“In 1993, there was a time when we proposed a project called Wonder Momo 2 and proceeded to the p1 prototype, but at that time many VS development personnel were introduced to Tekken and it became a phantom project due to various circumstances.”
“One of the reasons for the Wonder Momo 2 project was that after the development of Newman was completed, there was a talk about whether to do Newman with Tekken’s polygon technology, but he refused to make girls cute with Poly at that time.”
World Heroes is a cult-classic series of fighting games developed by Alpha Denshi (ADK) and released in the early / mid ‘90s for the Neo Geo MVS arcade cabinet. In 1997 SNK released the Hyper Neo Geo 64 arcade system as the successor of the MVS, a new 3D arcade board to play such games as Road’s Edge, Samurai Shodown 64 and Buriki One. It seems Alpha Denshi was planning a 3D “World Heroes 64” for the Hyper Neo Geo 64, but after some time it became clear the HNG64 would have not been able to compete with the more powerful Capcom, Namco and Sega 3D arcade boards so the project was canned.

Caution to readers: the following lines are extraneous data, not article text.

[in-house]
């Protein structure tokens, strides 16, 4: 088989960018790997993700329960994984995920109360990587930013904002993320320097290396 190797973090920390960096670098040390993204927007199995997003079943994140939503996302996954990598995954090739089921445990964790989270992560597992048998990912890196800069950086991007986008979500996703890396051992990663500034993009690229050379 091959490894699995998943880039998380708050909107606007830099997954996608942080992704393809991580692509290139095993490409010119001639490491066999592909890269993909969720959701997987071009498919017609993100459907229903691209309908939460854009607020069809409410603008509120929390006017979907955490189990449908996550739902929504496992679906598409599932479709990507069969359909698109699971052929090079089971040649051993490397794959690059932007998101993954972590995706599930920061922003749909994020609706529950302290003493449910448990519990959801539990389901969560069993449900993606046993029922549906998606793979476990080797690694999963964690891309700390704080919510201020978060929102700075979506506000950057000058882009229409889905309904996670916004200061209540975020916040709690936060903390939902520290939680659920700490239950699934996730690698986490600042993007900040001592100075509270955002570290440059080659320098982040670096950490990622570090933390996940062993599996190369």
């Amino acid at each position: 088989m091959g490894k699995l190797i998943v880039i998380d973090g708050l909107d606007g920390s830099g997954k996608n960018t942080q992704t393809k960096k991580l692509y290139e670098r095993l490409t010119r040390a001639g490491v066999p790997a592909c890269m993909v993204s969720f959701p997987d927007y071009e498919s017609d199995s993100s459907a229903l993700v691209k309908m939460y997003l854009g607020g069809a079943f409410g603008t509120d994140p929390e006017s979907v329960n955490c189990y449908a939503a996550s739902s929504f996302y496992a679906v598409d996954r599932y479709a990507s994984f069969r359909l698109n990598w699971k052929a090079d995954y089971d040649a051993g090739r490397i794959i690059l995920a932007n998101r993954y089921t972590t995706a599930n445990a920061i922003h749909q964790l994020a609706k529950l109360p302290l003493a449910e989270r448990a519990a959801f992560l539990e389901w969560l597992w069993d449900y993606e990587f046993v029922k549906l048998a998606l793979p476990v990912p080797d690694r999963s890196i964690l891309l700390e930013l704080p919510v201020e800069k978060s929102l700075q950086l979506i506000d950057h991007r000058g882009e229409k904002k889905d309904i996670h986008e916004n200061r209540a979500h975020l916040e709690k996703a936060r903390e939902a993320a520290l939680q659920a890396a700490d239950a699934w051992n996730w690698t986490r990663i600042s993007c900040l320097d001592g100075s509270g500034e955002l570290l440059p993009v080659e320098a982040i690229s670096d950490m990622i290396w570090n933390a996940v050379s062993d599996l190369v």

As far as we know this “World Heroes 64” was never officially announced by the company, but it seems Japanese Neo Geo fans were able to get in contact with a former Alpha Denshi developer (?) who shared an early 3D model of Hanzo that he made for the game. If you know something else about this cancelled game, please let us know!
“I dared to make it so that the (Alpha Denshi) president would give up (this project).”
Technic Beat is a music rhythm game developed by Arika for Arcade and Playstation 2, as a sequel to their title Technictix. Sossigu64 found some beta screenshots and videos on the old Arika website, using WebArchive. Here’s a list of the main differences found in these images / footage: